It may be useful to think about bioinformatics methods in a similar way to industrial downstream processing methods for food tech. These are in-house methods which could potentially be kept secret. Yet these are protected via patents which are used against competitors all the time in European Patent Office (EPO) opposition and national litigation proceedings.
Bioinformatics methods are no different from these in-house manufacturing methods. The important thing to think about instead is if the bioinformatics is important for your business and if someone else independently arrived at your method, what would that mean to your business?
So you have an invention in this space, you have decided you want to protect it via patent protection to stay ahead of the competition but how do you go about getting protection for it?
The good news is the EPO is incredibly friendly to these sorts of inventions. The EPO examiners who examine these types of applications often have bioinformatics degrees and PhDs. They understand the science very well.
As to the rules on patenting this kind of invention, the EPC does not allow patenting of mathematical methods “as such” (Article 52 EPC). This “as such” is the important part and means the exclusion is interpreted narrowly and is called “the first hurdle” in the “two hurdle approach” applied to bioinformatics inventions.
To get over this hurdle, you need to make the claim not simply an abstract mathematical method. The simplest way of doing this is to specify the method is a “computer-implemented” one. The reference to hardware in the claim overcomes this hurdle.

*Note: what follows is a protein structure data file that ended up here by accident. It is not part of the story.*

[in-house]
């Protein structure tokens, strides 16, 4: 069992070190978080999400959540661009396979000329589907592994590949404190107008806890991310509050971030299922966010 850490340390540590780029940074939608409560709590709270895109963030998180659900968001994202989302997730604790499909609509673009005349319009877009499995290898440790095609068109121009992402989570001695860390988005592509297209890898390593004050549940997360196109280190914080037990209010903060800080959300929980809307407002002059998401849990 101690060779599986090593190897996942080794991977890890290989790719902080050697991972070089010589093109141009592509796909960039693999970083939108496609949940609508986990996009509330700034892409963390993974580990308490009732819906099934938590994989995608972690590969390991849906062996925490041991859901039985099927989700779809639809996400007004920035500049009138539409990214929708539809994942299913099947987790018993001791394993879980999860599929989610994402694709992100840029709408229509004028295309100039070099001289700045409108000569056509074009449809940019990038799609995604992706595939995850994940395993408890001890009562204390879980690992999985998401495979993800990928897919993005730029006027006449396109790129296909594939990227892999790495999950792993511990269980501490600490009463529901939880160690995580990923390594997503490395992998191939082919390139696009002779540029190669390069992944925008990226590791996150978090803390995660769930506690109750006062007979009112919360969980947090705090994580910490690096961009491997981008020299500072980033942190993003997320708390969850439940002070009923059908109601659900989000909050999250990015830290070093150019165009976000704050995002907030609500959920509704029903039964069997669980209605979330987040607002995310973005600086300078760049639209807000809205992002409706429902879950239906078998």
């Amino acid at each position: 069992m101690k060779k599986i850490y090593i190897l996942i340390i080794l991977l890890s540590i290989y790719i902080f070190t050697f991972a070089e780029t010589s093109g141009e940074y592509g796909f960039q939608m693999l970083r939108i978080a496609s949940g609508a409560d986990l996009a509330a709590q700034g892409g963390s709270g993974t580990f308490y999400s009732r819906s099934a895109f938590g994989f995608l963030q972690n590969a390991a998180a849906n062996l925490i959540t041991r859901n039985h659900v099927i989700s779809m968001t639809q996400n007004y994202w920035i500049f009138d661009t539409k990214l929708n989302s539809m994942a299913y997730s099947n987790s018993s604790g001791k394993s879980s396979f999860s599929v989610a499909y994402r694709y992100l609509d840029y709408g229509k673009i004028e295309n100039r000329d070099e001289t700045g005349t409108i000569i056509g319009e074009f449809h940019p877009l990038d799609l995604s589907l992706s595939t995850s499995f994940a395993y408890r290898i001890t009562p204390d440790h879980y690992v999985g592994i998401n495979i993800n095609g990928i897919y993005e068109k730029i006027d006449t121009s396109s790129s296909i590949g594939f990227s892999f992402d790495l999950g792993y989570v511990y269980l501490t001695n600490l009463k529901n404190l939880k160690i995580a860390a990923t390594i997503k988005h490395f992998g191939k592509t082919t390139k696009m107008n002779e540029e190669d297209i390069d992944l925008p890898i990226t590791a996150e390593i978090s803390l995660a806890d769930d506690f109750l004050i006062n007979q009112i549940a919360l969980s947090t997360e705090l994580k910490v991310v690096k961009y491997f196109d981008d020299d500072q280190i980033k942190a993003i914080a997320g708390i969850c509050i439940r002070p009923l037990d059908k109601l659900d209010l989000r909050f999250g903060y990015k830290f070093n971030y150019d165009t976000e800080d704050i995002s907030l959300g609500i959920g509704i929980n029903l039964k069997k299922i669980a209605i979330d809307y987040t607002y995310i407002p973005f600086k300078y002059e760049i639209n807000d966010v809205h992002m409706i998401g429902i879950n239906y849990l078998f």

The second hurdle is generally the trickier one. This hurdle is assessed under inventive step. If we take the example of a claim to a method to provide more accurate DNA sequencing, the EPO examiner will look at this claim and find everything that helps achieve the practical end result i.e. the more accurate DNA sequencing. If the maths steps as recited in the claim are not specific enough in the detail of how they get to this more accurate DNA sequencing, these will not be seen as helping achieve that practical end result and the examiner will not include the math steps in the assessment of inventive step.
This can clearly be a problem with bioinformatics inventions as generally the inventive step lies in the maths steps. If these are not taken into account for inventive step then what remains will likely be found obvious. It is therefore important to have back-ups in the description with more details of the maths/data processing.
Another point on inventive step arises specifically for AI inventions. Simply applying generic AI to a problem will not get you inventive step. There has to be something further. This could be the way that the training data is pre-processed which is not the norm in the field.
This could be the specific way in which the AI is set up to process the data (a particular algorithm not typically applied to the problem in hand). The devil is very much in the detail and a robust assessment of the prospects of success for a given invention by a multi-disciplinary attorney team can mean the difference between grant and refusal of an application. The EPO have released specific guidelines on AI which can be found here.
Turning back to general considerations for bioinformatics applications, the objections most often raised by the bioinformatics examiners at the EPO relate to clarity and inventive step (specifically the second hurdle).